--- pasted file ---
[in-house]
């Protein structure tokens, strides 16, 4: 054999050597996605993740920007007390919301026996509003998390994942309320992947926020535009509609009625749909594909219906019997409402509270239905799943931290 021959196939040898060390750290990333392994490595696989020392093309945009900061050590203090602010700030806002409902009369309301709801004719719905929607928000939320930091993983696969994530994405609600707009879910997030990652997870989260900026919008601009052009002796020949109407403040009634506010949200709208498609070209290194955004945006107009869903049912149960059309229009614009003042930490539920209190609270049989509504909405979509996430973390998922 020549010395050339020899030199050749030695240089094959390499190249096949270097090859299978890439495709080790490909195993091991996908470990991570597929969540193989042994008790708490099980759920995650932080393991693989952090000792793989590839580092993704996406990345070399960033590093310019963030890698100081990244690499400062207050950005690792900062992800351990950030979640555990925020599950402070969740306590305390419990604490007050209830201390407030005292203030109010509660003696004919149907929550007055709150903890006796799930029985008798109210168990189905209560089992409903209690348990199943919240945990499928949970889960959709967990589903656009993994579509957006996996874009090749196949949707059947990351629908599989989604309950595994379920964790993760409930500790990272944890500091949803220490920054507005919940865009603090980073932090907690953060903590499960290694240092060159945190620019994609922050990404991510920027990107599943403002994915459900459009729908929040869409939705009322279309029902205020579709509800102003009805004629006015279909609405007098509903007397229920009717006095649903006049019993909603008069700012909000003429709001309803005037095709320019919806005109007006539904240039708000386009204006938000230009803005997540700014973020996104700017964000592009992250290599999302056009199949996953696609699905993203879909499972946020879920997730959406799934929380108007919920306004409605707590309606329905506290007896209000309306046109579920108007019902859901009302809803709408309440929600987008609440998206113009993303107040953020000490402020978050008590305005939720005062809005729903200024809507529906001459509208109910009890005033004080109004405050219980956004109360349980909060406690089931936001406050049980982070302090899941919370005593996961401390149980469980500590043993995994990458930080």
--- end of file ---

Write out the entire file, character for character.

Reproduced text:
[in-house]
């Protein structure tokens, strides 16, 4: 054999050597996605993740920007007390919301026996509003998390994942309320992947926020535009509609009625749909594909219906019997409402509270239905799943931290 021959196939040898060390750290990333392994490595696989020392093309945009900061050590203090602010700030806002409902009369309301709801004719719905929607928000939320930091993983696969994530994405609600707009879910997030990652997870989260900026919008601009052009002796020949109407403040009634506010949200709208498609070209290194955004945006107009869903049912149960059309229009614009003042930490539920209190609270049989509504909405979509996430973390998922 020549010395050339020899030199050749030695240089094959390499190249096949270097090859299978890439495709080790490909195993091991996908470990991570597929969540193989042994008790708490099980759920995650932080393991693989952090000792793989590839580092993704996406990345070399960033590093310019963030890698100081990244690499400062207050950005690792900062992800351990950030979640555990925020599950402070969740306590305390419990604490007050209830201390407030005292203030109010509660003696004919149907929550007055709150903890006796799930029985008798109210168990189905209560089992409903209690348990199943919240945990499928949970889960959709967990589903656009993994579509957006996996874009090749196949949707059947990351629908599989989604309950595994379920964790993760409930500790990272944890500091949803220490920054507005919940865009603090980073932090907690953060903590499960290694240092060159945190620019994609922050990404991510920027990107599943403002994915459900459009729908929040869409939705009322279309029902205020579709509800102003009805004629006015279909609405007098509903007397229920009717006095649903006049019993909603008069700012909000003429709001309803005037095709320019919806005109007006539904240039708000386009204006938000230009803005997540700014973020996104700017964000592009992250290599999302056009199949996953696609699905993203879909499972946020879920997730959406799934929380108007919920306004409605707590309606329905506290007896209000309306046109579920108007019902859901009302809803709408309440929600987008609440998206113009993303107040953020000490402020978050008590305005939720005062809005729903200024809507529906001459509208109910009890005033004080109004405050219980956004109360349980909060406690089931936001406050049980982070302090899941919370005593996961401390149980469980500590043993995994990458930080």